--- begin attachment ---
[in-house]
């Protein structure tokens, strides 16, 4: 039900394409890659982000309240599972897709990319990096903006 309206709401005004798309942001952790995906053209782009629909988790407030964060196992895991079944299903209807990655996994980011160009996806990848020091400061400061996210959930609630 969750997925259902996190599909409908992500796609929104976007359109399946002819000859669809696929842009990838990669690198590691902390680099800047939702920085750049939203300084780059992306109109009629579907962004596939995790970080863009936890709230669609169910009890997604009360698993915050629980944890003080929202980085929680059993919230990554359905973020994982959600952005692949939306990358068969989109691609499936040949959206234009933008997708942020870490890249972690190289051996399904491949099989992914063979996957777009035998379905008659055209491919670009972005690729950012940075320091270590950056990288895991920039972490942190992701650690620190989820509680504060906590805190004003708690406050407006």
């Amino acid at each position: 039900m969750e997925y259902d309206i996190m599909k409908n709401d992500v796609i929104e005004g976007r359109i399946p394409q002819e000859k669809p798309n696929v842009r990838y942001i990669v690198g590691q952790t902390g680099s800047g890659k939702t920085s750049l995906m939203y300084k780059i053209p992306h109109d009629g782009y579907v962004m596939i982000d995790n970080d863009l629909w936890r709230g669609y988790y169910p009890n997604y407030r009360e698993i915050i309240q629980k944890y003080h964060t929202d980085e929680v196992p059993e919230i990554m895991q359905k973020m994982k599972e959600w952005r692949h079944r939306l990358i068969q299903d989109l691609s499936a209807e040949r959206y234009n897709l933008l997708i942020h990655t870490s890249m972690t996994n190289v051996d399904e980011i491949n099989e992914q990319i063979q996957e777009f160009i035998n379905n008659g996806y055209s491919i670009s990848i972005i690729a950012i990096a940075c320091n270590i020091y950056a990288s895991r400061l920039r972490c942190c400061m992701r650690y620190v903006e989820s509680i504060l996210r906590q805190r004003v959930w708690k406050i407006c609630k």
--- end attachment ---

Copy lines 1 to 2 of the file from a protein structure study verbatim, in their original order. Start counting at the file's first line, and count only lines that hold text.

[in-house]
């Protein structure tokens, strides 16, 4: 039900394409890659982000309240599972897709990319990096903006 309206709401005004798309942001952790995906053209782009629909988790407030964060196992895991079944299903209807990655996994980011160009996806990848020091400061400061996210959930609630 969750997925259902996190599909409908992500796609929104976007359109399946002819000859669809696929842009990838990669690198590691902390680099800047939702920085750049939203300084780059992306109109009629579907962004596939995790970080863009936890709230669609169910009890997604009360698993915050629980944890003080929202980085929680059993919230990554359905973020994982959600952005692949939306990358068969989109691609499936040949959206234009933008997708942020870490890249972690190289051996399904491949099989992914063979996957777009035998379905008659055209491919670009972005690729950012940075320091270590950056990288895991920039972490942190992701650690620190989820509680504060906590805190004003708690406050407006």